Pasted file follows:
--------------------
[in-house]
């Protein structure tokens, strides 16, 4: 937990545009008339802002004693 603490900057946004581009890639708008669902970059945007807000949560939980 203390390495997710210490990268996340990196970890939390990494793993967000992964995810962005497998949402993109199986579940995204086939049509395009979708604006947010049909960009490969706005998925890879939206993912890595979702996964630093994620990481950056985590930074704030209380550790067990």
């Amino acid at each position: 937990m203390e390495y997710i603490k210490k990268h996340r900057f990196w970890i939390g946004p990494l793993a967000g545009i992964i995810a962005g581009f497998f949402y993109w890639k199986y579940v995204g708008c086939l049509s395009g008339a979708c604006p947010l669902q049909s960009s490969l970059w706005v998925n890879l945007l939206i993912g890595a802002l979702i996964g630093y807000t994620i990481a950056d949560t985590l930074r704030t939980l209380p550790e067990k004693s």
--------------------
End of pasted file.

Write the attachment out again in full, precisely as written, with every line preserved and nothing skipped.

[in-house]
């Protein structure tokens, strides 16, 4: 937990545009008339802002004693 603490900057946004581009890639708008669902970059945007807000949560939980 203390390495997710210490990268996340990196970890939390990494793993967000992964995810962005497998949402993109199986579940995204086939049509395009979708604006947010049909960009490969706005998925890879939206993912890595979702996964630093994620990481950056985590930074704030209380550790067990």
């Amino acid at each position: 937990m203390e390495y997710i603490k210490k990268h996340r900057f990196w970890i939390g946004p990494l793993a967000g545009i992964i995810a962005g581009f497998f949402y993109w890639k199986y579940v995204g708008c086939l049509s395009g008339a979708c604006p947010l669902q049909s960009s490969l970059w706005v998925n890879l945007l939206i993912g890595a802002l979702i996964g630093y807000t994620i990481a950056d949560t985590l930074r704030t939980l209380p550790e067990k004693s």